• The exercise will involve training in tactical level operations during international Counter Insurgency and Counter Terrorist environment under United Nations mandate.
  • The exercise was started in 2012 as a response to China’s efforts to increase its influence in South Asia and the Indian Ocean region.

 

  1. AFINDEX 19: India-Africa Together takes oath of humanitarian assistance in joint field training exercise.
  • With the aim of training for the participating contingents in Humanitarian Mine Assistance and Peace Keeping Operations (PKO) under the United Nations’s charter, the Africa-India Joint Field Training Exercise 2019 or AFINDEX 19 kicked off in Aundh, Pune.
  • AFINDEX-19 scheduled from 18 March to 27 March 2019 started with a grand opening ceremony on 18 March 2019 at Aundh Military Station, Pune.
  • Contingents of the 17 African Nations i.e. Benin, Botswana, Egypt, Ghana, Kenya, Mauritius, Mozambique, Namibia, Niger, Nigeria, Senegal, South Africa, Sudan, Tanzania, Uganda, Zambia, and Zimbabwe came together for the opening ceremony.
  • In addition to the participating nations from the African continent, officers from Rwanda, Democratic Republic of Congo and Madagascar would attend the exercise as Observers.
  • A flypast by a set of Advanced Light Helicopters and Cheetah Helicopter of the Indian Army carrying the flags of United Nations, India, and the AFINDEX was the highlight of the opening ceremony.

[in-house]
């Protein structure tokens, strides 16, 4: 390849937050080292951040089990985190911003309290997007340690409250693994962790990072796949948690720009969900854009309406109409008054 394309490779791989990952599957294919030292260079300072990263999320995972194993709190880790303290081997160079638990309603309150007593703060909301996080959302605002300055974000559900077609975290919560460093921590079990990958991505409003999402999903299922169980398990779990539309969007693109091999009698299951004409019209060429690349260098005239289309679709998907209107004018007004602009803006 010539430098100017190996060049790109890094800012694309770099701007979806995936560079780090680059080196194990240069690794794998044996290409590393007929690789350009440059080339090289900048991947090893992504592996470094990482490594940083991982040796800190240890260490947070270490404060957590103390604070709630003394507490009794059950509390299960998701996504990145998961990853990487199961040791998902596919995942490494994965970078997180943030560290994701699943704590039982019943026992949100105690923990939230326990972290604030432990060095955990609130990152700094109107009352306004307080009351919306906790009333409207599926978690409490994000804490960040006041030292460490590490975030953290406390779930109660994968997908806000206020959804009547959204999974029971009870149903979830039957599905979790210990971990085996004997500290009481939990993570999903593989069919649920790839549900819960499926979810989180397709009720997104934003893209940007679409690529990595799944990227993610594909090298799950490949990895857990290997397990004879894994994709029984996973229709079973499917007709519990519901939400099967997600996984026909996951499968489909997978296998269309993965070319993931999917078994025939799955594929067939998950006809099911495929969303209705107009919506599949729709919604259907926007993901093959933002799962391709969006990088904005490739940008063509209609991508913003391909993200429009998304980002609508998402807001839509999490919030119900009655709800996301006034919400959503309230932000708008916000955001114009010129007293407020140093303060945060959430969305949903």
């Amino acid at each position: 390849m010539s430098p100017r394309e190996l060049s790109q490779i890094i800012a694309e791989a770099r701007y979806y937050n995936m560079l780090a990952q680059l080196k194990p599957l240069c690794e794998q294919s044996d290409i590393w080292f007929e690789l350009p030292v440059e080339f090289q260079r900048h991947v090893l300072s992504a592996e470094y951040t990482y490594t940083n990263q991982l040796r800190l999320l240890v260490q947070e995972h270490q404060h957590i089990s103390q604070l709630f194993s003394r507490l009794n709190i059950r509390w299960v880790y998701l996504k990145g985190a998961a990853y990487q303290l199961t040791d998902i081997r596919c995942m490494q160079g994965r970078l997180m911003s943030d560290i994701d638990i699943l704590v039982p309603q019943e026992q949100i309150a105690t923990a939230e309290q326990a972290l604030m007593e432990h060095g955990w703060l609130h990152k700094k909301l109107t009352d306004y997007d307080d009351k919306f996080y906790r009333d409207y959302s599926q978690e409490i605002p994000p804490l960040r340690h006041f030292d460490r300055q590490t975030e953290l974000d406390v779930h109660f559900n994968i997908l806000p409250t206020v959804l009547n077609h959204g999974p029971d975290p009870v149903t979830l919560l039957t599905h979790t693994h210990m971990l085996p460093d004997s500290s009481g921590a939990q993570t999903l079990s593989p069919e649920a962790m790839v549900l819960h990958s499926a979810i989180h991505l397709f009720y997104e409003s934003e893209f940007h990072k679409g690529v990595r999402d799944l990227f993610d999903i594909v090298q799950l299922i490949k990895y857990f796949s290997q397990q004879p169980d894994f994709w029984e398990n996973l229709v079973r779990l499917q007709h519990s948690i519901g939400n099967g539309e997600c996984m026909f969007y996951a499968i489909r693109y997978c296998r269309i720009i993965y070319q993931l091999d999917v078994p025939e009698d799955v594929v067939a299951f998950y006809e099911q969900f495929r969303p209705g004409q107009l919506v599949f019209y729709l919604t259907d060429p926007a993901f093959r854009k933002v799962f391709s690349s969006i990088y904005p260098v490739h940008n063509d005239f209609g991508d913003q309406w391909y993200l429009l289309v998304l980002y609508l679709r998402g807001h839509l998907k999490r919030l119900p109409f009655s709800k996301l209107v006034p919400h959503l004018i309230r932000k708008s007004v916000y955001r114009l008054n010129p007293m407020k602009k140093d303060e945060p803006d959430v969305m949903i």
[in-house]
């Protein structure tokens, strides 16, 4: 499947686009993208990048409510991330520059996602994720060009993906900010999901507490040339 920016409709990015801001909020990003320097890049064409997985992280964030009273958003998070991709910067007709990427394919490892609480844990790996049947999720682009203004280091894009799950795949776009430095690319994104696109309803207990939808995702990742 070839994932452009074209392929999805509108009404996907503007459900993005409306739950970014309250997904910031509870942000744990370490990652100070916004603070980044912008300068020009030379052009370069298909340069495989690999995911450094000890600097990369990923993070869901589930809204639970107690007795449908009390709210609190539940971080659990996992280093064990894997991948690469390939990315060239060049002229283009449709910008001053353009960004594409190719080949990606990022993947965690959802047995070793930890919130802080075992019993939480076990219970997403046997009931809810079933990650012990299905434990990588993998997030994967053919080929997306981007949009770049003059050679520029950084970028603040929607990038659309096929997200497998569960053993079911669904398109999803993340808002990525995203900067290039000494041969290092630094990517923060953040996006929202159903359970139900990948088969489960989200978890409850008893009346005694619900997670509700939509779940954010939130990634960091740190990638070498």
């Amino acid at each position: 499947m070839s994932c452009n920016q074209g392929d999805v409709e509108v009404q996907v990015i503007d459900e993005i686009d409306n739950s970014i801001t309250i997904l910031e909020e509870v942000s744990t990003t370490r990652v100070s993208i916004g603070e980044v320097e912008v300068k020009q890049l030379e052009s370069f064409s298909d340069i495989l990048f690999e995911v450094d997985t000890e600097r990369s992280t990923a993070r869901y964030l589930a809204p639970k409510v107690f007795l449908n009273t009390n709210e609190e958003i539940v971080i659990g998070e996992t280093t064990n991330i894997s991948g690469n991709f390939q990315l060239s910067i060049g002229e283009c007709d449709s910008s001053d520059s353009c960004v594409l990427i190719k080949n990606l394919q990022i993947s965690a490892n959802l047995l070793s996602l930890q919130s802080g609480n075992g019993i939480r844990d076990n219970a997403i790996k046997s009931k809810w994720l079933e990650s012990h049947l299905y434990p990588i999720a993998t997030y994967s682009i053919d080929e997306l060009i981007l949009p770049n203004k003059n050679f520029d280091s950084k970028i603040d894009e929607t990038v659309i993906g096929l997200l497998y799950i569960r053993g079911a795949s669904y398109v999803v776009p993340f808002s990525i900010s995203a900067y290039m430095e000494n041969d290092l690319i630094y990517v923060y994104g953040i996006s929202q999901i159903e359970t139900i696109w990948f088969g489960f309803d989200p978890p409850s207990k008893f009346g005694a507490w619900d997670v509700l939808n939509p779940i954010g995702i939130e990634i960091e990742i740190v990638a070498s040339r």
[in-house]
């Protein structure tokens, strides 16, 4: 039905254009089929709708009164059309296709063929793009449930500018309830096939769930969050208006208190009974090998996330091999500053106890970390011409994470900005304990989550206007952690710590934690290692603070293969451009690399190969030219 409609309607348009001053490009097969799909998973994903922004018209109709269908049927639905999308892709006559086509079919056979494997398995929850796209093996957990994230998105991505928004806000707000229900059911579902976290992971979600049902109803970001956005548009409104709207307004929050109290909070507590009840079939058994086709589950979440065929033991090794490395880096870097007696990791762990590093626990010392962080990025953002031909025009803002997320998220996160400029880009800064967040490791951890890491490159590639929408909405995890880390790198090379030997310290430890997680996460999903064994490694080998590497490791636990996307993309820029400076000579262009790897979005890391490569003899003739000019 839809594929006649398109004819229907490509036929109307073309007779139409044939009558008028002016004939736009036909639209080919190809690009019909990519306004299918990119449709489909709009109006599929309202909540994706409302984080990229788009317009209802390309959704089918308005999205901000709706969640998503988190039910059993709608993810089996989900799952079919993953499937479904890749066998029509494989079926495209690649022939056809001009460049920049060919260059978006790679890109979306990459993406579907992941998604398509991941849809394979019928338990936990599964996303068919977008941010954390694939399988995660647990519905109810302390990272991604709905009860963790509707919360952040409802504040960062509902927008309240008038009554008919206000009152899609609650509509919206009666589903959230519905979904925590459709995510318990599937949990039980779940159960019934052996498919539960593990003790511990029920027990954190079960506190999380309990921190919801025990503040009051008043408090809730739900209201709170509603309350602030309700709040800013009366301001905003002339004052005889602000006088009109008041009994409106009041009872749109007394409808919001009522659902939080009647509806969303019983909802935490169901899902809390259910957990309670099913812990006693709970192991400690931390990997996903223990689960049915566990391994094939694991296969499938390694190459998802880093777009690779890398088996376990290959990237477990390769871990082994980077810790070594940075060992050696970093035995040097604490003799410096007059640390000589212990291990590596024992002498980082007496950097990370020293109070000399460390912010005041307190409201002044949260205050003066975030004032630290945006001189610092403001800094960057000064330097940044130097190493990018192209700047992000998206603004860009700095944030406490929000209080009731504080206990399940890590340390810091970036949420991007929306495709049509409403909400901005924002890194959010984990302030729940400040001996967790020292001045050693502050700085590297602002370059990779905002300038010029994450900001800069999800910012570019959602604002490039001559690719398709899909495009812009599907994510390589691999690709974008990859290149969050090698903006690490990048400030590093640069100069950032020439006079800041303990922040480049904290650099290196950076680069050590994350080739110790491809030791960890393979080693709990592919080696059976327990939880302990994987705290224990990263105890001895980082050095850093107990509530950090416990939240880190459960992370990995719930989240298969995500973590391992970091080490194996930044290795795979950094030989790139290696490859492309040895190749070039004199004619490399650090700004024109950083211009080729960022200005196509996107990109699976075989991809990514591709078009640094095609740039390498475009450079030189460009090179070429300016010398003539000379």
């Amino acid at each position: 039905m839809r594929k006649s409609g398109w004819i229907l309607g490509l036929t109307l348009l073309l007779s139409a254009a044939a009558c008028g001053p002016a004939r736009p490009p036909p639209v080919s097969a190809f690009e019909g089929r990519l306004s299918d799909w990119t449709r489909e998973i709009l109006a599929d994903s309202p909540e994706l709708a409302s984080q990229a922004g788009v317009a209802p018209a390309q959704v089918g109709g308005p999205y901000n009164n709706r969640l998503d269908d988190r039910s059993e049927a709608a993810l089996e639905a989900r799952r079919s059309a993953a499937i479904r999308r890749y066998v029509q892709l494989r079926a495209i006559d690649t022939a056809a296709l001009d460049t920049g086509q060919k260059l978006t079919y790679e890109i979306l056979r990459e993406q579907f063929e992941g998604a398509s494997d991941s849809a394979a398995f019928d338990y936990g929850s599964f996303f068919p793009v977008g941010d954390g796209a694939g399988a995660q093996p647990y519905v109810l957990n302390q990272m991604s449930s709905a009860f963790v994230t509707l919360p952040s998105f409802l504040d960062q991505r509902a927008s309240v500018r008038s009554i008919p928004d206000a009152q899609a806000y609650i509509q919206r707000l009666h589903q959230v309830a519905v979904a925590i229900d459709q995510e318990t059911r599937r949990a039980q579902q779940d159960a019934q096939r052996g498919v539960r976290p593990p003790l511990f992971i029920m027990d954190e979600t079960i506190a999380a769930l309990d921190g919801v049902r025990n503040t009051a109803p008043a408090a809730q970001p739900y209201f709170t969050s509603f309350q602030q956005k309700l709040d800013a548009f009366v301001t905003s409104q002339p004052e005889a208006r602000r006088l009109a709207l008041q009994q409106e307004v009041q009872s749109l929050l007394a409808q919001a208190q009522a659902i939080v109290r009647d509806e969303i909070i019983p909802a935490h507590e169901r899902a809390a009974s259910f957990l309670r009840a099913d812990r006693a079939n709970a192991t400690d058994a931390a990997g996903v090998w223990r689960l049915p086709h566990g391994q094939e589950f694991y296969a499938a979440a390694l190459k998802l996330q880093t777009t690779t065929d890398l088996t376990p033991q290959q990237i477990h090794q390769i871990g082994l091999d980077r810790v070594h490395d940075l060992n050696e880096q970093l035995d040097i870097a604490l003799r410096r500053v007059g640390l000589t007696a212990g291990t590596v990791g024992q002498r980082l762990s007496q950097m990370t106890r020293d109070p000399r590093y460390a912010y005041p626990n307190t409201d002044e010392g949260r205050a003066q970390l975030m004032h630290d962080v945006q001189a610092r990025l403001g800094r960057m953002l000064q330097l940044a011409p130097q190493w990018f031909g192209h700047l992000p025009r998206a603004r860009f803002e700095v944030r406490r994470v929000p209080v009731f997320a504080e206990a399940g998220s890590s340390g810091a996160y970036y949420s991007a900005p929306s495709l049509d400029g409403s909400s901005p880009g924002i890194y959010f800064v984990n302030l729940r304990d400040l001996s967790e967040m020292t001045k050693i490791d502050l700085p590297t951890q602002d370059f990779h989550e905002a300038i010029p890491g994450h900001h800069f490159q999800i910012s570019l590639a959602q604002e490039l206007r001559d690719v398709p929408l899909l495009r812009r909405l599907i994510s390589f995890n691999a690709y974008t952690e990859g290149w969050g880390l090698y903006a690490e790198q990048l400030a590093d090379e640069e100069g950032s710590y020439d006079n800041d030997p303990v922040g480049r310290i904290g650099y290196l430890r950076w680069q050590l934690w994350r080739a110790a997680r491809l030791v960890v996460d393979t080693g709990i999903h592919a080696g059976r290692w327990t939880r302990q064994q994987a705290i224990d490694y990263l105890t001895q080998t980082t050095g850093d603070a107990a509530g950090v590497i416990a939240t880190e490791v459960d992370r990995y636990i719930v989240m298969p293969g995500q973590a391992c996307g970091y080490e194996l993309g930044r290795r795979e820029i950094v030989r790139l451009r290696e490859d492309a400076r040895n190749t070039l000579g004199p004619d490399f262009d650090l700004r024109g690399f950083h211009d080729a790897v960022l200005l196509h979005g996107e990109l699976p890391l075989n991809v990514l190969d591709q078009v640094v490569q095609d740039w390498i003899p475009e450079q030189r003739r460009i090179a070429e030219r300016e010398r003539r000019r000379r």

• The exercise will focus on the exchange of best practices between the participating nations, team building and tactical level operations in conduct of United Nations-mandated tasks to include establishment of a new mission, siting of a United Nations Headquarters for Peace Keeping operations, siting of Military Observer sites during the peacekeeping missions, protection of civilians, nuances of standing combat deployment, convoy protection, patrolling aspects and aspects related to Humanitarian Mine Assistance.
  • An equipment display of all indigenously developed defense-related equipment is also planned on March 26 and 27 during the joint exercise under the aegis of Federation of Indian Chambers of Commerce and Industries (FICCI) at the Foreign Training Node in Aundh.
  • The exercise is expected to greatly facilitate the sharing of Indian Armed Forces experiences in United Nations Peace Keeping operations with countries in Africa and shall significantly enhance relations with the African continent.

Miscellaneous

  1. Vienna named best city to live